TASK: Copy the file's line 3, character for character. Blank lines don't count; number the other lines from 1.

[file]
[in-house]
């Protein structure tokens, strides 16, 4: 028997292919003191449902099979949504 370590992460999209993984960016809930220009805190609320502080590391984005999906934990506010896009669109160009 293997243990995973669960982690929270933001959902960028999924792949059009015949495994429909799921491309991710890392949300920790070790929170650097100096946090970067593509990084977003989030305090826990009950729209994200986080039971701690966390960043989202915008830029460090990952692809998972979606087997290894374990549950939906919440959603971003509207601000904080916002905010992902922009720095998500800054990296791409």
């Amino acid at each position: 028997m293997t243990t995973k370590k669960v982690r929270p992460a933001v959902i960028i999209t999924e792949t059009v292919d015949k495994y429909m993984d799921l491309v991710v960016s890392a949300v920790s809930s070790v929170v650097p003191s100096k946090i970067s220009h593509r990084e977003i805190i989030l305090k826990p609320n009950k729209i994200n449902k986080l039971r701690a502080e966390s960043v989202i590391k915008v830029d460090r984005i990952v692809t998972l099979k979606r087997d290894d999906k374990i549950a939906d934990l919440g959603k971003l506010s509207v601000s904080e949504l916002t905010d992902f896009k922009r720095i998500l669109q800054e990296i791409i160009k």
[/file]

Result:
């Amino acid at each position: 028997m293997t243990t995973k370590k669960v982690r929270p992460a933001v959902i960028i999209t999924e792949t059009v292919d015949k495994y429909m993984d799921l491309v991710v960016s890392a949300v920790s809930s070790v929170v650097p003191s100096k946090i970067s220009h593509r990084e977003i805190i989030l305090k826990p609320n009950k729209i994200n449902k986080l039971r701690a502080e966390s960043v989202i590391k915008v830029d460090r984005i990952v692809t998972l099979k979606r087997d290894d999906k374990i549950a939906d934990l919440g959603k971003l506010s509207v601000s904080e949504l916002t905010d992902f896009k922009r720095i998500l669109q800054e990296i791409i160009k």